You Are What Your Great-Grandmother Ate? Transmission of Obesity Across Generations

Sarah Howard
Coordinator of CHE’s Diabetes-Obesity Spectrum Working Group

Two important studies have been published this month on chemical exposures that cause obesity in subsequent generations of rodents, long after the exposure ends. Until now, no prior studies on transgenerational obesogen exposures had been published. The results are alarming.

In the first study, pregnant mice (F0 generation) were exposed to low doses of the known obesogen tributyltin (TBT) and bred for 3 generations (up to the F3 generation). Thus, the F0 generation was exposed directly, the F1 generation exposed in the womb, the F2 generationsl could have been primordially exposed as germ cells in the developing fetus, and the F3 generation was not exposed directly (changes in the F3 generation are considered truly transgenerational). The TBT exposure had obesity-promoting effects on fat deposition on the F1 through the F3 generation, including increasing the number of fat cells, fat cell size, fatty tissue weights, and fatty livers (similar to non-alcoholic fatty liver disease (NAFLD) in humans). Interestingly, TBT exposure reprogrammed stem cells to develop into fat cells instead of bone cells.

The study, entitled “Transgenerational inheritance of increased fat depot size, stem cell reprogramming, and hepatic steatosis elicited by prenatal obesogen tributyltin in mice”, was written by Raquel Chamorro-García, Margaret Sahu, Rachelle J. Abbey, Jhyme Laude, Nhieu Pham, and Bruce Blumberg, of the University of California, Irvine.

In the second study, pregnant rats (F0 generation) were exposed to a mixture of BPA and phthalates (both potential obesogens) of two different doses (both higher than comparable human exposure levels), which were then bred for three generations (up to F3). Researchers found a variety of effects in the F3 generation, including obesity (measured by body weight), pubertal anomalies, ovarian disease, and testicular disease (among others). Curiously, unlike the other abnormalities, obesity did not appear until the F3 generation, in males or females. Obesity was more severe in the animals whose great-grandmothers had been exposed to the lower doses of chemicals as compared to the higher doses. Interestingly, the F3 generation females developed both obesity and polycystic ovarian disease, which are associated with each other in humans as well.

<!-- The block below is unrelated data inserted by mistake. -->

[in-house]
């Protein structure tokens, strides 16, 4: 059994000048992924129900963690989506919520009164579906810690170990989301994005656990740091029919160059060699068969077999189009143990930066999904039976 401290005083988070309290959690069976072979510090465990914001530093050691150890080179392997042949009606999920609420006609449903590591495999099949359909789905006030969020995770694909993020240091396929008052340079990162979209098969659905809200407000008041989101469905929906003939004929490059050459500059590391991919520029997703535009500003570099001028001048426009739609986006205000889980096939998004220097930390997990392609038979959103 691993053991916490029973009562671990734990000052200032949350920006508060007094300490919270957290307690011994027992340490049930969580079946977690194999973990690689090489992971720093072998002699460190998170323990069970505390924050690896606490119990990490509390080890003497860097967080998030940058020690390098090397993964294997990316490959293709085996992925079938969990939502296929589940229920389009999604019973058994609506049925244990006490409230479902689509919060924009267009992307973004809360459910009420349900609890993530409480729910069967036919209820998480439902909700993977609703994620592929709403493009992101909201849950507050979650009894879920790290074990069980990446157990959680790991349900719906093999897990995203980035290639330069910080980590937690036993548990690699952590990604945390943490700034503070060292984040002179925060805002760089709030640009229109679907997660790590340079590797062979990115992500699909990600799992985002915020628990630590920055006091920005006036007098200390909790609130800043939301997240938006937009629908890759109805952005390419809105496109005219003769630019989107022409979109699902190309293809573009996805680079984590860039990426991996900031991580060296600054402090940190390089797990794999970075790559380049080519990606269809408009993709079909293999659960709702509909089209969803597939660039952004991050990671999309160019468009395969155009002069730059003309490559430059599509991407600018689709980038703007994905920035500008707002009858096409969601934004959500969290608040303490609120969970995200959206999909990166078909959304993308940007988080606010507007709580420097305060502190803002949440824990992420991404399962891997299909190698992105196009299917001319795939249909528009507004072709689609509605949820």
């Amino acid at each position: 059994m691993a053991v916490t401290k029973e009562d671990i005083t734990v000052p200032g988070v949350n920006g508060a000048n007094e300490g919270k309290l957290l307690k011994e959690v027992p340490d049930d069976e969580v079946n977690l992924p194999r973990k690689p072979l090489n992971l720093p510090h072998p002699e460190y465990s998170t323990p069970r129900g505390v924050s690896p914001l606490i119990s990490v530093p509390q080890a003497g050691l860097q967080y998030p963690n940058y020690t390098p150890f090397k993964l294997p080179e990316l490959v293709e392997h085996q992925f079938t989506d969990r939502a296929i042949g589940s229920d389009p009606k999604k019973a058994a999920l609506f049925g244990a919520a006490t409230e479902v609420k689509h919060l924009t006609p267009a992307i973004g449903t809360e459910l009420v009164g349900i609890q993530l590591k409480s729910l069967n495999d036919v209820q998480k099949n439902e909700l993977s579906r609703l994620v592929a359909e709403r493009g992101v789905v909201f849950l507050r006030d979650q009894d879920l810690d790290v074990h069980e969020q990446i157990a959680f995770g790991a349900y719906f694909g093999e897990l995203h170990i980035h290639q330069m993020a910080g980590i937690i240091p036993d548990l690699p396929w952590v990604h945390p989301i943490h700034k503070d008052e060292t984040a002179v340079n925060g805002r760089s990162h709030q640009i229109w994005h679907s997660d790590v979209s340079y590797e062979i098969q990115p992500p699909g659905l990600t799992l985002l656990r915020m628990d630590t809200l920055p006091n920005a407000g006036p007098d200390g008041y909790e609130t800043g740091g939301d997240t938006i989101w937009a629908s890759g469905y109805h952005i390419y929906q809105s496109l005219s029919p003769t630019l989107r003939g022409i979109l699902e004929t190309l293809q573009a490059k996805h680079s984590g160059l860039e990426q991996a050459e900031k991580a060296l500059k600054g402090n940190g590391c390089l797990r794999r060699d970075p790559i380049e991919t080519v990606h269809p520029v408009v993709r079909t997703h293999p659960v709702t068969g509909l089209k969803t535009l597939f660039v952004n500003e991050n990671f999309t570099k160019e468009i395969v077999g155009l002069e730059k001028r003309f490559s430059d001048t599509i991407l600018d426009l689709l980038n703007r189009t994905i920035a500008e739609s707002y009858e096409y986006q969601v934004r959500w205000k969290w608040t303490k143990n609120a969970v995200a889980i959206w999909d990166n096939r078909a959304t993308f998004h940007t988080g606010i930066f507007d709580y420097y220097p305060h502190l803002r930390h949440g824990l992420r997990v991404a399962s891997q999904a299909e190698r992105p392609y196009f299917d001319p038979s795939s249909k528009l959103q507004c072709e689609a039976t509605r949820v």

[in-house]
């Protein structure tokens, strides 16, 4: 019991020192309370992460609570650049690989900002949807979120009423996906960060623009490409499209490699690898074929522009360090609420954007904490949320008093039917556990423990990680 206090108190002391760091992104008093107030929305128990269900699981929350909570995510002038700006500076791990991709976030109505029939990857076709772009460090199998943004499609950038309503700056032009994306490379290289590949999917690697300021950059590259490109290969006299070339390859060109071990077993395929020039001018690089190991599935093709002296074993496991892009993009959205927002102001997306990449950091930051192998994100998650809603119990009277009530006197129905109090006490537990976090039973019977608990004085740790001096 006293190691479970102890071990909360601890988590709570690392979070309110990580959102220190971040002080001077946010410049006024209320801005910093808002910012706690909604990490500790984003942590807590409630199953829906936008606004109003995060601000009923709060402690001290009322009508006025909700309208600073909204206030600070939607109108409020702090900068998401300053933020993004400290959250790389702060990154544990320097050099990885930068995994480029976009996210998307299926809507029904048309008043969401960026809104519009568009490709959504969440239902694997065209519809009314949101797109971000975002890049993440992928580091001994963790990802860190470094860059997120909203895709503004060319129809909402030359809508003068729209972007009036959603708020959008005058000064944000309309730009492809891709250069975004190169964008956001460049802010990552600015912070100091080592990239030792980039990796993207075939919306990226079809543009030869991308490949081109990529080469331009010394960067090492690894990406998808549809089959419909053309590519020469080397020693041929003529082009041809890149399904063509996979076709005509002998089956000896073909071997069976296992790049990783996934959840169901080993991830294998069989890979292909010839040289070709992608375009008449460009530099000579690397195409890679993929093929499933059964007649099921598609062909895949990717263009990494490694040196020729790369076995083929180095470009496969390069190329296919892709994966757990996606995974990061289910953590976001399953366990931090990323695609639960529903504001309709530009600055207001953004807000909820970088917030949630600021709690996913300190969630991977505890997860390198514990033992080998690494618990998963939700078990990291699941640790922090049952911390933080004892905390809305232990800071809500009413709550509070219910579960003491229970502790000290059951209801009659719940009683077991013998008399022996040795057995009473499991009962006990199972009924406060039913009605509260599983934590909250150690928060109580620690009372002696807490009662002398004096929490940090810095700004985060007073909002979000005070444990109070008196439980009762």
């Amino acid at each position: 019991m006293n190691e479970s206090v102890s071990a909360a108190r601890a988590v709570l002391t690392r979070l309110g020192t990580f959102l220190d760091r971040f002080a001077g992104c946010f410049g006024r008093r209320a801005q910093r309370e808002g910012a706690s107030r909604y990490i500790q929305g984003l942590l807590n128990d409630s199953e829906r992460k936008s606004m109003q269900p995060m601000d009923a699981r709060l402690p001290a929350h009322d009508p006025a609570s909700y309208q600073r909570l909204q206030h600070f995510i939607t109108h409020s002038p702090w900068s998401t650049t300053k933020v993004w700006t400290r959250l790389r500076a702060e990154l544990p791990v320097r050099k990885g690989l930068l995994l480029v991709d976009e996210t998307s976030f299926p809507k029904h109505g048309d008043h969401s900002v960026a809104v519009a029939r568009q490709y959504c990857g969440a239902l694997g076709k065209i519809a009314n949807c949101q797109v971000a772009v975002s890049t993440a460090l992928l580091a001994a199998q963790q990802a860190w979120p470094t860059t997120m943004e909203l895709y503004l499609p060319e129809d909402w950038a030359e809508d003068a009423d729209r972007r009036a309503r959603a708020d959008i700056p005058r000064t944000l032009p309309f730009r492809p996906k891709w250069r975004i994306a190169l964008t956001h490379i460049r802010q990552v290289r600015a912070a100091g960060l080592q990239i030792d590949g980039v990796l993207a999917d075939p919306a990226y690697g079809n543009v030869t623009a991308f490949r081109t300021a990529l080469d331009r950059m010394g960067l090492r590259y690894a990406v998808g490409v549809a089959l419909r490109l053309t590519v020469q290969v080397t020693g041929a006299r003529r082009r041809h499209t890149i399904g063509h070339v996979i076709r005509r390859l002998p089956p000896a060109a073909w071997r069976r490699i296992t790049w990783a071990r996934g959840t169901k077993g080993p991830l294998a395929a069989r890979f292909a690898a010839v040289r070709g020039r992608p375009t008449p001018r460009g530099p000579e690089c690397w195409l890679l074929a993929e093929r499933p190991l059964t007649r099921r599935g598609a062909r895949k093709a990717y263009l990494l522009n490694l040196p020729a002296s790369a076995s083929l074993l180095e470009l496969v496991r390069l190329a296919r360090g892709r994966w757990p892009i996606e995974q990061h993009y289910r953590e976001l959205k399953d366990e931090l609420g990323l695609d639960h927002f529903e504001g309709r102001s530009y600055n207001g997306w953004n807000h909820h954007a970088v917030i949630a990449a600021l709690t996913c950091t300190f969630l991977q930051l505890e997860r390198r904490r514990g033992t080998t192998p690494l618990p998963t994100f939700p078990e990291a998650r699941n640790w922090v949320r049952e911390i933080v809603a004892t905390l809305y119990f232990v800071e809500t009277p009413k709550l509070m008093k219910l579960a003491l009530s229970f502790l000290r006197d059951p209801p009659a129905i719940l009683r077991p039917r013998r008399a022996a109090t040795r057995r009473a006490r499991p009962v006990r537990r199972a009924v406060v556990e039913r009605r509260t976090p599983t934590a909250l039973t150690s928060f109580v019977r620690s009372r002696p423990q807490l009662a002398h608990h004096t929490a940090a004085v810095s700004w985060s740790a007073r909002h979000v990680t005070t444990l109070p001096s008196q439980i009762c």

The study, entitled “Plastics derived endocrine disruptors (BPA, DEHP and DBP) induce epigenetic transgenerational inheritance of obesity, reproductive disease and sperm epimutations”, was written by Mohan Manikkam, Rebecca Tracey, Carlos Guerrero-Bosagna, and Michael K. Skinner of the Center for Reproductive Biology, School of Biological Sciences, at  Washington State University.

While these studies examined obesity and other diseases, previous studies have found transgenerational effects of environmental chemicals on even more health endpoints in rodents, including kidney disease, prostate disease, tumors, decreased fertility, immune system effects, and more. What are the human implications of these studies? We do not know yet. But they do provide one more reason to prevent exposure to endocrine disrupting chemicals.

References

Both articles are available free online:
Chamorro-García R, Sahu M, Abbey RJ, Laude J, Pham N, Blumberg B. Transgenerational inheritance of increased fat depot size, stem cell reprogramming, and hepatic steatosis elicited by prenatal obesogen tributyltin in mice. Environ Health Perspect (): .doi:10.1289/ehp.1205701.

Manikkam M, Tracey R, Guerrero-Bosagna C, Skinner MK. 2013. Plastics derived endocrine disruptors (BPA, DEHP and DBP) induce epigenetic transgenerational inheritance of obesity, reproductive disease and sperm epimutations. PLoS.One. 8(1):e55387.

Recent news articles relating to this topic

BBC: Chemical defects ‘last generations’

Living on Earth: Chemicals that promote obesity down the generations

New York Times: Warnings from a flabby mouse

Science News: News in Brief: Chemical tied to intergenerational obesity

Los Angeles Times: How to make a fat mouse

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